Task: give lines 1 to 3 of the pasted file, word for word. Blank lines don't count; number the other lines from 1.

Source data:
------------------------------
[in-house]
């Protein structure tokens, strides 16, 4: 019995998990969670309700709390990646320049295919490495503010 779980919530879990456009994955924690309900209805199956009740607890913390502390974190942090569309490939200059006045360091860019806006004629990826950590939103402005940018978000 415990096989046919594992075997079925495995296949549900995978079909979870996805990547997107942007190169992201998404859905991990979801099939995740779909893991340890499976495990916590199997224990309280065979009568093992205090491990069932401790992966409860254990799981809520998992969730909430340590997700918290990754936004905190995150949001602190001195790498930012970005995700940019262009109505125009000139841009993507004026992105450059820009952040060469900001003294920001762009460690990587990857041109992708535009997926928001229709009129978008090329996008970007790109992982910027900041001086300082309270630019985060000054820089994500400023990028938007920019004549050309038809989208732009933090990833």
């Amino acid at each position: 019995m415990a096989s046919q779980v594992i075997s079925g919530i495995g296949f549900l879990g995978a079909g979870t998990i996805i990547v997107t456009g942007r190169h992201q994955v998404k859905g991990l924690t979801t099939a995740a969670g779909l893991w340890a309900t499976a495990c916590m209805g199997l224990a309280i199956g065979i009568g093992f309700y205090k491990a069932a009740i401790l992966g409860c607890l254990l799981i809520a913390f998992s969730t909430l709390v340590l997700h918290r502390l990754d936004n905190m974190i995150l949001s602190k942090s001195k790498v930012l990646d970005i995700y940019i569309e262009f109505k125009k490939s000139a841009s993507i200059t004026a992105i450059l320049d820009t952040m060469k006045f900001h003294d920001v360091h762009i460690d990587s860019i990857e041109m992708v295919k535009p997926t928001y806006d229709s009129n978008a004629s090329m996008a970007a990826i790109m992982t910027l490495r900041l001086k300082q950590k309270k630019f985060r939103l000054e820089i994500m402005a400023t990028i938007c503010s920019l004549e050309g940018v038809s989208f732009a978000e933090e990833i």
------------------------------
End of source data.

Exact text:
[in-house]
């Protein structure tokens, strides 16, 4: 019995998990969670309700709390990646320049295919490495503010 779980919530879990456009994955924690309900209805199956009740607890913390502390974190942090569309490939200059006045360091860019806006004629990826950590939103402005940018978000 415990096989046919594992075997079925495995296949549900995978079909979870996805990547997107942007190169992201998404859905991990979801099939995740779909893991340890499976495990916590199997224990309280065979009568093992205090491990069932401790992966409860254990799981809520998992969730909430340590997700918290990754936004905190995150949001602190001195790498930012970005995700940019262009109505125009000139841009993507004026992105450059820009952040060469900001003294920001762009460690990587990857041109992708535009997926928001229709009129978008090329996008970007790109992982910027900041001086300082309270630019985060000054820089994500400023990028938007920019004549050309038809989208732009933090990833």
């Amino acid at each position: 019995m415990a096989s046919q779980v594992i075997s079925g919530i495995g296949f549900l879990g995978a079909g979870t998990i996805i990547v997107t456009g942007r190169h992201q994955v998404k859905g991990l924690t979801t099939a995740a969670g779909l893991w340890a309900t499976a495990c916590m209805g199997l224990a309280i199956g065979i009568g093992f309700y205090k491990a069932a009740i401790l992966g409860c607890l254990l799981i809520a913390f998992s969730t909430l709390v340590l997700h918290r502390l990754d936004n905190m974190i995150l949001s602190k942090s001195k790498v930012l990646d970005i995700y940019i569309e262009f109505k125009k490939s000139a841009s993507i200059t004026a992105i450059l320049d820009t952040m060469k006045f900001h003294d920001v360091h762009i460690d990587s860019i990857e041109m992708v295919k535009p997926t928001y806006d229709s009129n978008a004629s090329m996008a970007a990826i790109m992982t910027l490495r900041l001086k300082q950590k309270k630019f985060r939103l000054e820089i994500m402005a400023t990028i938007c503010s920019l004549e050309g940018v038809s989208f732009a978000e933090e990833i």